The second horn of the dilemma—or is it good because it is willed by God—tends to render the commands of God arbitrary. The ED proponent argues with this horn that God could have just as well commanded rape and murder as goods, and that they are evils is only at the whim of God’s command. Furthermore, under the second horn, often referred to as Divine Command Ethics (DCT), it is difficult to make informative claims about Gods goodness, if goodness is solely based upon what God says it is. What does it then mean to say that God is good?

While acknowledging that both horns of the original dilemma are untenable for Christianity, MS Quixote presents his third option:

The first philosophic move of the theist is to pass through the horns of the ED by locating the Good as the nature of God. In effect, the theist answers the dilemma by saying “neither.” Hence, the theist claims that the good is not independent of God, as posited by horn one, nor is the good commanded by God, as claimed by horn two. In effect, a tertium quid is presented: God’s nature is the paradigm of goodness. God’s nature is the good.

Ah ha, the ED is clearly bunk, then! So we're finished, right?

Not necessarily.

As MS Quixote aptly recognizes, many proponents of the Euthyphro Dilemma are not prepared to accept this alternative as an answer to the dilemma. In fact, these critics argue that this framing only moves the dilemma one step farther back:

ED is re-erected around the theist’s contention that God’s nature is the good: Is God’s goodness good in relation to some independent standard, or it is good because God’s character is good? The former presents the same problem as the first horn of the original dilemma, the latter, the same problem as the second horn of the original dilemma which again seems arbitrary or whimsical. After all, God’s character could have been anything.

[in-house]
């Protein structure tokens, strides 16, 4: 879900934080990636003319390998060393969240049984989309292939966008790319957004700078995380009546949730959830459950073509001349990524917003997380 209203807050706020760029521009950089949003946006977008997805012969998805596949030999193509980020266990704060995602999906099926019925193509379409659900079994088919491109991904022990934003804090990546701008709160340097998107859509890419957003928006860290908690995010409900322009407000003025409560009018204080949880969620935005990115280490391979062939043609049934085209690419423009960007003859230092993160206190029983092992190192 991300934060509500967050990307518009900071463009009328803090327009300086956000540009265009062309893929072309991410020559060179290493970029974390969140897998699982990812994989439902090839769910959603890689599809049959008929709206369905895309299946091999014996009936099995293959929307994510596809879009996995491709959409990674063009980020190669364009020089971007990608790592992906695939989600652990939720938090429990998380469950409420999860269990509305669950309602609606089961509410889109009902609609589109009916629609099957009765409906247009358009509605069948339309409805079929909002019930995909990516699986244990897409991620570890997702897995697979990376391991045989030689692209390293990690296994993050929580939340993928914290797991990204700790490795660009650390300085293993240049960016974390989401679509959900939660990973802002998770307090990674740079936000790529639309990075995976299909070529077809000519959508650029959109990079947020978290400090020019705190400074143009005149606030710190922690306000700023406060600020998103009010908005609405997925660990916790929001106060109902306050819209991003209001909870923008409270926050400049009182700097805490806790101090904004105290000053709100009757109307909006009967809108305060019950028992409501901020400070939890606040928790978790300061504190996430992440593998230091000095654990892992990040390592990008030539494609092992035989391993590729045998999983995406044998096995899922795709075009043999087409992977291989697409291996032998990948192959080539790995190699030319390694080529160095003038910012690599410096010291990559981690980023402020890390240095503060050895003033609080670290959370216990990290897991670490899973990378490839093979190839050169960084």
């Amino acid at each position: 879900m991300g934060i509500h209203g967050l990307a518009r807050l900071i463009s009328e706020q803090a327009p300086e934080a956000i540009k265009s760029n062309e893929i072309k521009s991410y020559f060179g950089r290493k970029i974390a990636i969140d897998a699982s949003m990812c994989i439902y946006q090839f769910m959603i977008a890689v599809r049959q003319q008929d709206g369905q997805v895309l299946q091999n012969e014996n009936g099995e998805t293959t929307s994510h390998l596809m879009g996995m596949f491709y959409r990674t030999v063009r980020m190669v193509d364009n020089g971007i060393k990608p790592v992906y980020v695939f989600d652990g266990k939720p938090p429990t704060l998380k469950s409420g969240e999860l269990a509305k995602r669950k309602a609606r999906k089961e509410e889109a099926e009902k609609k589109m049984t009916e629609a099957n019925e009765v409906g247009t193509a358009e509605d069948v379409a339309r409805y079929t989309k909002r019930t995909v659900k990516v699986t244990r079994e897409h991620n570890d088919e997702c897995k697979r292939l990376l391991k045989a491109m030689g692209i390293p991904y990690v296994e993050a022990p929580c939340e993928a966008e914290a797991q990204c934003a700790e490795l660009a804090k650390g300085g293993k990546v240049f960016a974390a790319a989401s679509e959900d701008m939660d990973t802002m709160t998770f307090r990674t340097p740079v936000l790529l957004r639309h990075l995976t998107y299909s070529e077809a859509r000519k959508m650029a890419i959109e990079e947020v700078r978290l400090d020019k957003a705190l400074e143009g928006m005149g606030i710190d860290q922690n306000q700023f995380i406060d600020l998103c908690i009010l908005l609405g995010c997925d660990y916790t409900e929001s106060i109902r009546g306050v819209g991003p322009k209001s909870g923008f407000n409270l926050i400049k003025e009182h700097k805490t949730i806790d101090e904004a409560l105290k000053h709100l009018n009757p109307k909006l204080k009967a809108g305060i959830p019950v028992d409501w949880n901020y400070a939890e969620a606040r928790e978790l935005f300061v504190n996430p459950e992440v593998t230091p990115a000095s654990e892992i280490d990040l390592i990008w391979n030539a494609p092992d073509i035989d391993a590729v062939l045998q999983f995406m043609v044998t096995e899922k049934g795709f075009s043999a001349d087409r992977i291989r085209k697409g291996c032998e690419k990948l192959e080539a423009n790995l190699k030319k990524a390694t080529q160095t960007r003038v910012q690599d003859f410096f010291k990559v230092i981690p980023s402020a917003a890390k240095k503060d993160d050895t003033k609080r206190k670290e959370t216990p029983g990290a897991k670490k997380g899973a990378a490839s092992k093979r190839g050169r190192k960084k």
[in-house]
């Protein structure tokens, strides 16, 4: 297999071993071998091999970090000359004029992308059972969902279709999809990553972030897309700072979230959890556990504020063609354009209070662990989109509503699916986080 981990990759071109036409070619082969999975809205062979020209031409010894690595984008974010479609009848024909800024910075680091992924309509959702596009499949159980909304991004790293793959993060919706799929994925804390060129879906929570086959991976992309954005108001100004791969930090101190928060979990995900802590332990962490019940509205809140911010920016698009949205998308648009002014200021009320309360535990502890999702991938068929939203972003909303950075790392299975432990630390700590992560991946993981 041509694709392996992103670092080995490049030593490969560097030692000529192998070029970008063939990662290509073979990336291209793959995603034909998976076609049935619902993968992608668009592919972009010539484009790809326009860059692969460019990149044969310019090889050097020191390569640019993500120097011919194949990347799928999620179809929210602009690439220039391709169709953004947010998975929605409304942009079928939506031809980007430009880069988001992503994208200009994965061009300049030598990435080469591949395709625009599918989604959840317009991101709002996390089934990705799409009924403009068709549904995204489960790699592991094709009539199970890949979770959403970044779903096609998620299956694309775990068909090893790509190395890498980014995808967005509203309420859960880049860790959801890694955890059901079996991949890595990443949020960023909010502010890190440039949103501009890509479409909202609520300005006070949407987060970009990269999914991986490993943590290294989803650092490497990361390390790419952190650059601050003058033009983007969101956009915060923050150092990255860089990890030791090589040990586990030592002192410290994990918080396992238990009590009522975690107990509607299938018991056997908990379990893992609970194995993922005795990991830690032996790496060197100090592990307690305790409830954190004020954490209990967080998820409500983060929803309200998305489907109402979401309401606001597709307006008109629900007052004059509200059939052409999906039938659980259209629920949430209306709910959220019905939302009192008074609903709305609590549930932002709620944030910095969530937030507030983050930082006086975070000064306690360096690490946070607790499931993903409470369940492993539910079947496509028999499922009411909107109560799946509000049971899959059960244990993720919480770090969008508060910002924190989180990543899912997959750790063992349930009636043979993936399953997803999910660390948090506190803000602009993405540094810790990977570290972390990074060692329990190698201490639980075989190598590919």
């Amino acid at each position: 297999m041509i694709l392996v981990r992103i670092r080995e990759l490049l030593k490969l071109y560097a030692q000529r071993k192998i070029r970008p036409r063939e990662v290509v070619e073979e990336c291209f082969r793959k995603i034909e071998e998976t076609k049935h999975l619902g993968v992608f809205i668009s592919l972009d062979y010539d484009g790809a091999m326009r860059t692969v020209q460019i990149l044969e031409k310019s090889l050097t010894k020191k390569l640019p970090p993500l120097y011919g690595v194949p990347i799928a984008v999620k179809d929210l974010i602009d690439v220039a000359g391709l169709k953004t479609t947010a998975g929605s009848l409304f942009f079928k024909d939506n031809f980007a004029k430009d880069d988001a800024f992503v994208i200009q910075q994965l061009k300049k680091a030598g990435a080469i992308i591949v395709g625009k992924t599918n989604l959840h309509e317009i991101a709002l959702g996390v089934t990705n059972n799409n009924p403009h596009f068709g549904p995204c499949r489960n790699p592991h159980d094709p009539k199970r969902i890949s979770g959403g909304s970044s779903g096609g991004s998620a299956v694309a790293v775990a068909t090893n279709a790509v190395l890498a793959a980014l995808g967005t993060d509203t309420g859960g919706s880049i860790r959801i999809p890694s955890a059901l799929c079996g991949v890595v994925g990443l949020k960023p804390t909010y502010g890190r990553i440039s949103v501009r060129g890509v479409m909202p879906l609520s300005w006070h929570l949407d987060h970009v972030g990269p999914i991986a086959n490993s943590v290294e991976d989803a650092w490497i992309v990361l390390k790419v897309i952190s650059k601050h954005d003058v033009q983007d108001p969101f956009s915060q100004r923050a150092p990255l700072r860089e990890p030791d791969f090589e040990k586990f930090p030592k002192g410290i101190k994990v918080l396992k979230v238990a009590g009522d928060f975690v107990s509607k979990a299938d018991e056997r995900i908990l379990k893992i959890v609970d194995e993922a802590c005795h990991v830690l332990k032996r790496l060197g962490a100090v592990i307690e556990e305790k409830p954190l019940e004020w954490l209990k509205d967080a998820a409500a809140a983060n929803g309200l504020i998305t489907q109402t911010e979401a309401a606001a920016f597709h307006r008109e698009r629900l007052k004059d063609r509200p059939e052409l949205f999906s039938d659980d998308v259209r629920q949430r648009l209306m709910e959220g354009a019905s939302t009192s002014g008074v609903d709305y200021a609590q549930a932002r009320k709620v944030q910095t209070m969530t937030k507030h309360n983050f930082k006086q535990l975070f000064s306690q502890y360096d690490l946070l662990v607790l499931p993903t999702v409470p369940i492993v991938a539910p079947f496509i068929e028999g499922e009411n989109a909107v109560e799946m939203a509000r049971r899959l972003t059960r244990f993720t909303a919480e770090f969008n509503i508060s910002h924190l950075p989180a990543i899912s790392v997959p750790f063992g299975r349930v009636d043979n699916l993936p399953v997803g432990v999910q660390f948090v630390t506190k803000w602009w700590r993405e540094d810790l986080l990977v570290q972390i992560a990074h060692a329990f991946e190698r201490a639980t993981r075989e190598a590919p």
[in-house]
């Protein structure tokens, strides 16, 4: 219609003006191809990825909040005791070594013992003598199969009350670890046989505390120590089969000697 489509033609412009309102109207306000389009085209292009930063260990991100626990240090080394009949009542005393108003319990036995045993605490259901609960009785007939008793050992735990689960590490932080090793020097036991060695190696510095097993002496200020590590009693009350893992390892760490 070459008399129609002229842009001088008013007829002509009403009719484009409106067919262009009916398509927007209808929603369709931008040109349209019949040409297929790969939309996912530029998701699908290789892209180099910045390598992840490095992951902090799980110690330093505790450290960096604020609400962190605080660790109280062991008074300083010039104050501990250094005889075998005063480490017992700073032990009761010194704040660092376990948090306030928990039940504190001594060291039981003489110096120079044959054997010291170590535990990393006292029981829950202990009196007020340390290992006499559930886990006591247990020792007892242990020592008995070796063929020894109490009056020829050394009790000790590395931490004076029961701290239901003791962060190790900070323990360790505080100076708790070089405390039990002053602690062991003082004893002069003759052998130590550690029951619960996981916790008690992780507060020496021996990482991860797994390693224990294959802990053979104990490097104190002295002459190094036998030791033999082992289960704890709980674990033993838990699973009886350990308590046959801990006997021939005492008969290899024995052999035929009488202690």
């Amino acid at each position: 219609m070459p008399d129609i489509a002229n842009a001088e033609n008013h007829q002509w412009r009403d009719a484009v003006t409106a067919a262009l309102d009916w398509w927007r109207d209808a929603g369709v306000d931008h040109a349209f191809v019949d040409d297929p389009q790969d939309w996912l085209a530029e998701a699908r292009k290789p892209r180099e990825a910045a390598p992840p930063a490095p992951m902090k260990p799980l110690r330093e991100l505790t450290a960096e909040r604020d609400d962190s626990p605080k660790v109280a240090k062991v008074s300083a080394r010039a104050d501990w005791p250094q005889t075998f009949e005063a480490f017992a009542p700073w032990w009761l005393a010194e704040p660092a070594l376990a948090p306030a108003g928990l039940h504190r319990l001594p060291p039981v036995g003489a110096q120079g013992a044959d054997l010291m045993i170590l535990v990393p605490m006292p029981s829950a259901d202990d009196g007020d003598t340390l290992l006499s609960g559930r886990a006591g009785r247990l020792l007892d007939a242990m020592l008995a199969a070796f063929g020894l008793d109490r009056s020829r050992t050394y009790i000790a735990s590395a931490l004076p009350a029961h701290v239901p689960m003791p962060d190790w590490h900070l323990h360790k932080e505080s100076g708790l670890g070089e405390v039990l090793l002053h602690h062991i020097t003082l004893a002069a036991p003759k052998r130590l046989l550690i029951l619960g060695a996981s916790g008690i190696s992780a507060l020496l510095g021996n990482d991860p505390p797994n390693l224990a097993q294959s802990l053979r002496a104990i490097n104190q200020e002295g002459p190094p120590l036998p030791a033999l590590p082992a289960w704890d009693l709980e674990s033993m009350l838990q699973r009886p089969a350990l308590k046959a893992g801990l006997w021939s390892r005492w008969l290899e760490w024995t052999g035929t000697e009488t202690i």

MS Quixote responds that those critics who reply to his offered alternative with this response fail to understand exactly what he really means with his third option:

Theists generally consider the reformulation of the dilemma a clear indicator that the ED supporter has misunderstood the theist contention that God’s nature is the good. Note, the theist objection does not say that God’s nature is good; it says that God’s nature is the good.

The ED supporter has attempted to establish an infinite regress with the reformulation of the dilemma; however, the theist response precludes this outcome by positing God’s nature as a metaphysical ultimate, a brute fact of existence. Brute facts are explanatory propositions that require or admit no explanation themselves.

So God's goodness is a brute fact of existence. But wait, God's nature isn't good; it is the good, according to MS Quixote.

So how we can call God "good" if we have no standard for what is "good"? If "the good" is defined as God's nature, then anything that is God's nature is "the good". But God could be entirely malevolent, and since it is his nature, then complete malevolence is "the good". For who are the pots to question the potter? God can smash all of them if he wants, err, if that's his nature.

And why not? What's preventing God from being completely malevolent? And how do we know that if there is a God, that he isn't entirely malevolent? If God's nature is "the good", and we cannot define "the good" apart from God's nature, then how can we ascribe any qualities at all to this nebulous concept known as "the good"?